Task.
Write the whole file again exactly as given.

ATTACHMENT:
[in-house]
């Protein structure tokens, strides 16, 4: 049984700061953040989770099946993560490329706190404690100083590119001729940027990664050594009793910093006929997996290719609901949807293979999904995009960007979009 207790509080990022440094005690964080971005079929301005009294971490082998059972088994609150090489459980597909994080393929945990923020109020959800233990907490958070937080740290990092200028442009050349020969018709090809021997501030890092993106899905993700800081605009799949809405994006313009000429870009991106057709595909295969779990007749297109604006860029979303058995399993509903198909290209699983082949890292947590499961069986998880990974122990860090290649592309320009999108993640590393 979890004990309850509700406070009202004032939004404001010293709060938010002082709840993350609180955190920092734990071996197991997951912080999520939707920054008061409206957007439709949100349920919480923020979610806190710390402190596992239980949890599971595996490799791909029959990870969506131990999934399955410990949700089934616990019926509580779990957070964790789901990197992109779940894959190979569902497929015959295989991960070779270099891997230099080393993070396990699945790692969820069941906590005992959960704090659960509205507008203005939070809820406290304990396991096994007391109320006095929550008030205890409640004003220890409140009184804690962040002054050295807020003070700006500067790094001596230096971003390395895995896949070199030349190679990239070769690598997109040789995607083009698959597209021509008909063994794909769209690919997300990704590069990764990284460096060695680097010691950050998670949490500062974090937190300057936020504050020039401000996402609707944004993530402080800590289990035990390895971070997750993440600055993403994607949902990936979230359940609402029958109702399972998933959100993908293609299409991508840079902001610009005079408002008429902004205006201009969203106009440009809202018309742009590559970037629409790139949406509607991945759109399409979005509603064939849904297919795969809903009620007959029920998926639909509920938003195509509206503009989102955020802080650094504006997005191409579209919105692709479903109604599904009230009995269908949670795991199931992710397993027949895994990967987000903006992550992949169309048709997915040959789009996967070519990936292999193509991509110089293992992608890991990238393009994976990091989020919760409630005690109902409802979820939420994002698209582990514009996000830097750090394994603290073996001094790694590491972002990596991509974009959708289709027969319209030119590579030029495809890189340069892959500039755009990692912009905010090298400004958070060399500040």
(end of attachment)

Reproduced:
[in-house]
């Protein structure tokens, strides 16, 4: 049984700061953040989770099946993560490329706190404690100083590119001729940027990664050594009793910093006929997996290719609901949807293979999904995009960007979009 207790509080990022440094005690964080971005079929301005009294971490082998059972088994609150090489459980597909994080393929945990923020109020959800233990907490958070937080740290990092200028442009050349020969018709090809021997501030890092993106899905993700800081605009799949809405994006313009000429870009991106057709595909295969779990007749297109604006860029979303058995399993509903198909290209699983082949890292947590499961069986998880990974122990860090290649592309320009999108993640590393 979890004990309850509700406070009202004032939004404001010293709060938010002082709840993350609180955190920092734990071996197991997951912080999520939707920054008061409206957007439709949100349920919480923020979610806190710390402190596992239980949890599971595996490799791909029959990870969506131990999934399955410990949700089934616990019926509580779990957070964790789901990197992109779940894959190979569902497929015959295989991960070779270099891997230099080393993070396990699945790692969820069941906590005992959960704090659960509205507008203005939070809820406290304990396991096994007391109320006095929550008030205890409640004003220890409140009184804690962040002054050295807020003070700006500067790094001596230096971003390395895995896949070199030349190679990239070769690598997109040789995607083009698959597209021509008909063994794909769209690919997300990704590069990764990284460096060695680097010691950050998670949490500062974090937190300057936020504050020039401000996402609707944004993530402080800590289990035990390895971070997750993440600055993403994607949902990936979230359940609402029958109702399972998933959100993908293609299409991508840079902001610009005079408002008429902004205006201009969203106009440009809202018309742009590559970037629409790139949406509607991945759109399409979005509603064939849904297919795969809903009620007959029920998926639909509920938003195509509206503009989102955020802080650094504006997005191409579209919105692709479903109604599904009230009995269908949670795991199931992710397993027949895994990967987000903006992550992949169309048709997915040959789009996967070519990936292999193509991509110089293992992608890991990238393009994976990091989020919760409630005690109902409802979820939420994002698209582990514009996000830097750090394994603290073996001094790694590491972002990596991509974009959708289709027969319209030119590579030029495809890189340069892959500039755009990692912009905010090298400004958070060399500040």